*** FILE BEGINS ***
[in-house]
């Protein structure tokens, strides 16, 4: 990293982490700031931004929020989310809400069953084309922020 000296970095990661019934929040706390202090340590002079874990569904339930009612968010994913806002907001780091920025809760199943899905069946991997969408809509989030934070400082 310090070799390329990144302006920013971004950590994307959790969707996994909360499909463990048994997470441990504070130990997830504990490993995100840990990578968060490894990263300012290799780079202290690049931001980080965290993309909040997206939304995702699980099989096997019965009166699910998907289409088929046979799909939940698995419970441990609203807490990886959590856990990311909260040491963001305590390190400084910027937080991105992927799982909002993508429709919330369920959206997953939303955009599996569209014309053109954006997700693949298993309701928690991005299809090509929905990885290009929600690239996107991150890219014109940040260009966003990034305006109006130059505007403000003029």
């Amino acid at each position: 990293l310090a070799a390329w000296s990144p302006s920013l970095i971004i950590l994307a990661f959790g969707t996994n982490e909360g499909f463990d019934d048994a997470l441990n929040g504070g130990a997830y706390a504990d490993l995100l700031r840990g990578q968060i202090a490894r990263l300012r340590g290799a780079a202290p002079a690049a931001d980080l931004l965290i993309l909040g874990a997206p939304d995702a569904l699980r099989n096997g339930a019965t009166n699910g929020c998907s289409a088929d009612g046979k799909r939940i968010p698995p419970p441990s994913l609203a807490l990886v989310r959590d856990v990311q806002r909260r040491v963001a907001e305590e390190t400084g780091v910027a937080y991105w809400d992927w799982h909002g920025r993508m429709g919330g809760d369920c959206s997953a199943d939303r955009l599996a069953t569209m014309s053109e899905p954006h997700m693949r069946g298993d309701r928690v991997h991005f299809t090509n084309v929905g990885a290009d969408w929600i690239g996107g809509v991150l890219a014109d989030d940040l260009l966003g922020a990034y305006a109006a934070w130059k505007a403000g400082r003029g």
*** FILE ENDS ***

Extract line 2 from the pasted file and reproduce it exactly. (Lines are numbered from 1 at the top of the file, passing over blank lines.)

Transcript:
């Protein structure tokens, strides 16, 4: 990293982490700031931004929020989310809400069953084309922020 000296970095990661019934929040706390202090340590002079874990569904339930009612968010994913806002907001780091920025809760199943899905069946991997969408809509989030934070400082 310090070799390329990144302006920013971004950590994307959790969707996994909360499909463990048994997470441990504070130990997830504990490993995100840990990578968060490894990263300012290799780079202290690049931001980080965290993309909040997206939304995702699980099989096997019965009166699910998907289409088929046979799909939940698995419970441990609203807490990886959590856990990311909260040491963001305590390190400084910027937080991105992927799982909002993508429709919330369920959206997953939303955009599996569209014309053109954006997700693949298993309701928690991005299809090509929905990885290009929600690239996107991150890219014109940040260009966003990034305006109006130059505007403000003029």